We meet up with the students in the divisional headquarters after they have visited the village. They have prepared a knowledge, attitudes and practices (KAP) survey on hypertension. Our students speak Bahasa Malay, but they have found that they don’t understand the dialect in this village all that well. Field work provides an invigorating dose of reality and is an eye-opener on many levels.

The acting in charge, a medical assistant, gives us an overview of the health in his region. A map showing the health units is prominently displayed on the wall. The area covered is extensive, settlements are small and scattered and the whole area crisscrossed by rivers but few roads. The single, new hospital in Sarikei serves a huge hinterland.

I caution my students when looking at the facts to be alert to the "factoids". "Factoids", by my definition, are facts with a charge, usually an emotional one. The "factoid" that jumps out at me from all the statistics presented about this division is that although 24 posts have been assigned for physicians, only 4 have been filled and none of the physicians are on site.

The concentration of physicians in urban areas is a serious problem everywhere but it serves as another reminder of why we are here and why this program is so crucial. As we leave, the district nurse reminds the students that they are going to need their bednets and a plan to ensure a safe water supply. It is one thing to know something, it is quite another to actually have to deal with it yourself.

Back in Sibu, river taxis move people and things from one site to another. Long boats are clustered at various spots along the bank. What Sibu doesn’t seem to have is many container boats. Boats on the Rajang appear to be loaded and unloaded by heavily laden men moving steadily up and down the sloping planks between the deck and the dock. We watch a Chinese craft unload huge creamy slabs, the men tramping up the gangplank to heave them in the back of a waiting truck. I take pictures not really knowing what I am looking at. Later my colleagues tell me the slabs are latex which has been treated with formic acid to produce large sheets which are then folded over on themselves.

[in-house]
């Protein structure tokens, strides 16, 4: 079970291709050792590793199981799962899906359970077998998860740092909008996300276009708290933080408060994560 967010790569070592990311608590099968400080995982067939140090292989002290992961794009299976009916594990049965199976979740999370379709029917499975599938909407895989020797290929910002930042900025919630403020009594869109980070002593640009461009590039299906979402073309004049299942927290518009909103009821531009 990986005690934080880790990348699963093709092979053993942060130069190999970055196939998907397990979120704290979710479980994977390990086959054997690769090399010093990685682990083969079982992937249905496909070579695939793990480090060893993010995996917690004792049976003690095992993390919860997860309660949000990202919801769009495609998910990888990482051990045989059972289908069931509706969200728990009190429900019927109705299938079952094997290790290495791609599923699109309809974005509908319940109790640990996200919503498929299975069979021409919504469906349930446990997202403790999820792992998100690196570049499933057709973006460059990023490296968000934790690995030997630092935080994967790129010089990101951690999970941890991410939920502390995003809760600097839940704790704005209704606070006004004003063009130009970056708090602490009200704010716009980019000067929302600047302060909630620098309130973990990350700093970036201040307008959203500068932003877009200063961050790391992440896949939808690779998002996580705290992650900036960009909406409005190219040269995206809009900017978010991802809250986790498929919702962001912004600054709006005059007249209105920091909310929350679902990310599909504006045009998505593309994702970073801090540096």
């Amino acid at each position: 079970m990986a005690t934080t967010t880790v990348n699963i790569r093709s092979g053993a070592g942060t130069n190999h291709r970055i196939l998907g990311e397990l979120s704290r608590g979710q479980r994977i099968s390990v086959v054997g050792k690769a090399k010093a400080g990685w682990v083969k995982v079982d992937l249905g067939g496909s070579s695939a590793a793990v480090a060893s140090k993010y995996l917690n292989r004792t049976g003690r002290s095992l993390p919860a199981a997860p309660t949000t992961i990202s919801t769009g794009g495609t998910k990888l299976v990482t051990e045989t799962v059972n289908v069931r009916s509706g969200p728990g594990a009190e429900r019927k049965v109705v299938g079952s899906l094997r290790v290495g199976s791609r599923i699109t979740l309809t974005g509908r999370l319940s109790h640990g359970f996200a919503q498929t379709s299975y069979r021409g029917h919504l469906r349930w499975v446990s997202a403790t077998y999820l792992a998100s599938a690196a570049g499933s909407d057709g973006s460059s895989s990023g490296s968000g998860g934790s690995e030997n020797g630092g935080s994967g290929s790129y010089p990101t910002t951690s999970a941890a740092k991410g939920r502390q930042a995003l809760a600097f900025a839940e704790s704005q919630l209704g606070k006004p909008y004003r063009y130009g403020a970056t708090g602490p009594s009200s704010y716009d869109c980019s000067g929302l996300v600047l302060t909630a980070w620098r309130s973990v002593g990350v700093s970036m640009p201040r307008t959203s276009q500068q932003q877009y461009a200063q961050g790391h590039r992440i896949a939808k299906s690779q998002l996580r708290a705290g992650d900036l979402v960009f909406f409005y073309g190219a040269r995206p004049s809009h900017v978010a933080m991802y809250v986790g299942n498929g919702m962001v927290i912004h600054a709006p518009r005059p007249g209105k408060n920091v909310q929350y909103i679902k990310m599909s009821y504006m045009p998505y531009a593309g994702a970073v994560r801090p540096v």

The price of rubber on the world market has recently gone up, a situation that has generated much interest here and talk of new plantations. I’m not sure what is driving this demand but one is aware here of how dependent on primary extraction industries, developing countries are. Indeed they seem to be the only ones still producing basics such as sugar, cotton, coffee, rubber, jute, etc. So I can’t help hoping that we continue to require such products.
While the push right now in Malaysia is to produce more doctors, I think as I head home that if Western experience is any guide, such measures are not anywhere near the whole answer. What we probably should be focusing on now is how to best support, equip and prepare those health workers who stay in rural areas to better do their work, both here and in North America.

Photos: Sibu Chinese park, Malay home onstilts, suspended orchid garden, ferry in Sarekei, bamboo orchids by roadside, new Sarekei hospital, offloading latex slabs, and latex slabs in back of truck



Blogger Daniel Yiek said...

I like this post about Sarikei. Sarikei hospital has come a long way from the old days. I intend to blog about the evolution soon.

Check out my Sarikei website

3:51 AM  
Anonymous sarawakiana said...

thank you for posting good insightful articles on Sarawak in general and Sibu in particular.

4:10 PM  
Blogger Borneo Breezes said...

Welcome to my site, Sarawakiana. Glad to have someone look at these posts from several years ago.

--traveling doc

12:56 PM  
Anonymous Anonymous said...

one in a million.... The latex boat in your article is a cargo boat plying between Kapit (upstream Sibu) and Sibu. I was searching the internet for pictures of wild orchids in Borneo. I found some and I also found the picture of a cargo boat that I owned
many years back!

6:38 AM  

Post a Comment

<< Home

Add this blog to my Technorati Favorites!